These elections may offer a political compass as to how the country is feeling ahead of a general election in June.

That was seen in Sweden before the end of last year, as migration dominated their election debate. The far-right group there, the Sweden Democrats, is expected to gain two extra seats in Europe.

Its neighbour, the happiest nation in the world according to the UN, Finland is also seeing the rise of the right.

Eurosceptics, The Finns Party, did well in recent elections and have a moderate attitude towards migration.

The Finns Party celebrated their gains in a recent parliamentary election in Finland

However, an interest in EU affairs may change things slightly for the country too as they take on the EU presidency in mid 2019.

Scepticism over migration can be a factor for countries even where voters have a positive outlook on the EU and consider membership to be a good thing. 

In the Netherlands, Prime Minister Mark Rutte's People's Party for Freedom and Democracy (VVD) is still a political force in the country.

They are projected to win six seats, doubling their current number, but are reluctant to change and increase legal pathways for migration to the EU.

Whereas right-wing parties like Geert Wilders' Party for Freedom which is polling in second place in the country, and Thierry Baudet's Forum for Democracy are both groups to watch.

They stunned in recent parliamentary elections and both call for the Netherlands to leave the EU.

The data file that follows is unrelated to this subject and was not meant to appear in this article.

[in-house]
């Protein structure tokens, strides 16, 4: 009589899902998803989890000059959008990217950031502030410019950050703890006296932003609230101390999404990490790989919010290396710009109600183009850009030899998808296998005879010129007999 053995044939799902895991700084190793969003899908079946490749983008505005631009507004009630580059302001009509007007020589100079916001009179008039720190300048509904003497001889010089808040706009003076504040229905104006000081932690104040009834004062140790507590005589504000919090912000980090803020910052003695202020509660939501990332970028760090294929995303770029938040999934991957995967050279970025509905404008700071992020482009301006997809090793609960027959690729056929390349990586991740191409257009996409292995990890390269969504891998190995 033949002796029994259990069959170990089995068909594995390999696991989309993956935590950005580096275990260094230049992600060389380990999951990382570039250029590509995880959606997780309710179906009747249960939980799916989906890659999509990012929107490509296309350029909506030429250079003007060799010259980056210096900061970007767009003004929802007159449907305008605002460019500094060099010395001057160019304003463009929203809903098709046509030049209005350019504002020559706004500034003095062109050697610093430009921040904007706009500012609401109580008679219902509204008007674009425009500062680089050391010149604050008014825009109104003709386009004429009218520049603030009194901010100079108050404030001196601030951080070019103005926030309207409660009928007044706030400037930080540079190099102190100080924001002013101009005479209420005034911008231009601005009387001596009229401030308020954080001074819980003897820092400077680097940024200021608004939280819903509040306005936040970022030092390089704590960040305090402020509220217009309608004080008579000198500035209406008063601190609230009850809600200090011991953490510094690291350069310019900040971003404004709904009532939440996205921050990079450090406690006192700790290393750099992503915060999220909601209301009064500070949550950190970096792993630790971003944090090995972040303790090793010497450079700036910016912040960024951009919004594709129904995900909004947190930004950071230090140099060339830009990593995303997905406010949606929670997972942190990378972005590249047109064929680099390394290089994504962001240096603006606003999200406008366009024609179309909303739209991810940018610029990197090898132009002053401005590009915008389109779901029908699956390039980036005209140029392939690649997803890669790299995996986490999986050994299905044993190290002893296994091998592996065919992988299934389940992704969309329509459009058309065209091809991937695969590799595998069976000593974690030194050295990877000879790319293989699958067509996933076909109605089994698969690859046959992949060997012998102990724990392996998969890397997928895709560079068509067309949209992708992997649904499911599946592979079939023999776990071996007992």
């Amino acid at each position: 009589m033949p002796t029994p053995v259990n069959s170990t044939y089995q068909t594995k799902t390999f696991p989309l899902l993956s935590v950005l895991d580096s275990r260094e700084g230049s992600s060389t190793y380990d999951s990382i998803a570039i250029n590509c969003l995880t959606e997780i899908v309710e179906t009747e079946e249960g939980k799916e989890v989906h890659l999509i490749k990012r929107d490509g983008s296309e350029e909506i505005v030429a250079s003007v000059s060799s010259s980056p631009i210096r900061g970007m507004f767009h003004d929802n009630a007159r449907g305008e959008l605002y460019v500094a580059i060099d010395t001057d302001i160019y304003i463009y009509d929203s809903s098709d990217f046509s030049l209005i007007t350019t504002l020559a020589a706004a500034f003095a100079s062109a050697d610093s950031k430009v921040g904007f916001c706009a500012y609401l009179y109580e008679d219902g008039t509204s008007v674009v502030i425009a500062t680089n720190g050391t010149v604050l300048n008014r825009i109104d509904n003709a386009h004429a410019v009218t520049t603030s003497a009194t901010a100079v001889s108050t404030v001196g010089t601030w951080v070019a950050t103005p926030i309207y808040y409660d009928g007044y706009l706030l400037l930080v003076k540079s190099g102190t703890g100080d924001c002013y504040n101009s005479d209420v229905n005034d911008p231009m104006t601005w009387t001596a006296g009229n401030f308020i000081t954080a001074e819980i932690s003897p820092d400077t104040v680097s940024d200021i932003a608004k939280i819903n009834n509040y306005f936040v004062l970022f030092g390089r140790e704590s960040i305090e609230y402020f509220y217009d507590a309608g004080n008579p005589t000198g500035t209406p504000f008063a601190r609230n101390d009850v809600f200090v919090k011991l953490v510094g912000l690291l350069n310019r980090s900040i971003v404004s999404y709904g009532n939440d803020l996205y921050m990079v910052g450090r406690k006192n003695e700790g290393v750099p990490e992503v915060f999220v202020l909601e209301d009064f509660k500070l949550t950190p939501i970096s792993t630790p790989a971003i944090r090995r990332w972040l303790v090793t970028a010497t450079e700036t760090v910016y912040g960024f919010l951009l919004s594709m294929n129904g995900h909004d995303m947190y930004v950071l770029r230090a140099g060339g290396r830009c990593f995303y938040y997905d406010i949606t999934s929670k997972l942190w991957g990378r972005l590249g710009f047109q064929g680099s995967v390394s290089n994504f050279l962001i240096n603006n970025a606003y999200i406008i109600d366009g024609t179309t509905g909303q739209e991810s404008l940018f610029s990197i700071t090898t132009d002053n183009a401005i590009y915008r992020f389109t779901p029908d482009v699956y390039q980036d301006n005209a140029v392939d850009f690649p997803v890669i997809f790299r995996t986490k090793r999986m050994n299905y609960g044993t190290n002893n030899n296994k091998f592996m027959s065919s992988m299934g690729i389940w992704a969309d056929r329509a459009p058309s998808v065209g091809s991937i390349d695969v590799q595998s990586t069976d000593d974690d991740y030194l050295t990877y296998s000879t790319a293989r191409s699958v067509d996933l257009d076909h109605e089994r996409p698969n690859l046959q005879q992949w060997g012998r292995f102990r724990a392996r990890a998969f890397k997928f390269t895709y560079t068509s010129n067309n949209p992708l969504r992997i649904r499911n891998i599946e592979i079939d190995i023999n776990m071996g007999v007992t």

While in Belgium - where its capital city is the EU's de facto capital - there is a battle between the right in Flanders even though they are usually optimistic about the EU compared to average numbers. 

More than 30 people were killed in bomb attacks in Brussels in 2016

It's the first vote since the March 2016 Brussels bombings and will coincide with federal and regional elections which leave some of the most topical issues in the national ballot bleeding into the EU contact.

The right wing NVA is up against the populist Vlaams Belang. The NVA is trying to become more hard-line on migration, leaving the ruling coalition in December 2018 that was in protest of the country's support for the UN Global Compact on migration.

For Germany, which has more MEPs than any other country as it has the largest population in the EU, Alternative für Deutschland can be cast in the Eurosceptic, anti-immigration profile.

Migration and border controls are still among the most high profile topics of debate in Germany. Last year 200,000 migrants entered Germany, down from 750,000 in 2016.

AfD is expected to win an extra three seats; some in the party think European integration has gone far enough but hails the single market. But it has become the first German party to officially call for a 'Dexit'.

On a side note, Germany could also produce the next President of the European Commission after the elections.

The Christian Union's highest profile candidate, Manfred Weber, could take over from Jean-Claude Juncker.

That's because Mr Weber is the leader of the European People's Party, which is set to remain the largest grouping to party in Brussels after the election and can therefore nominate its leader as the new commission president.

The 46-year-old is not shying away from that prospect, publishing a 12 point plan for reforming the EU which includes a 10,000 man border force to be built up within three years, ending accession talks for Turkey and even finding a cure for cancer.

On the other side of the coin, some German politicians are calling for the whole EU to have a social security system, minimum wage inclusive like the German model.

They say this would help slow down migration inside the EU which has led to resentment in richer countries against migrants in poorer countries

From the biggest to the smallest - Luxembourg has no major far-right group.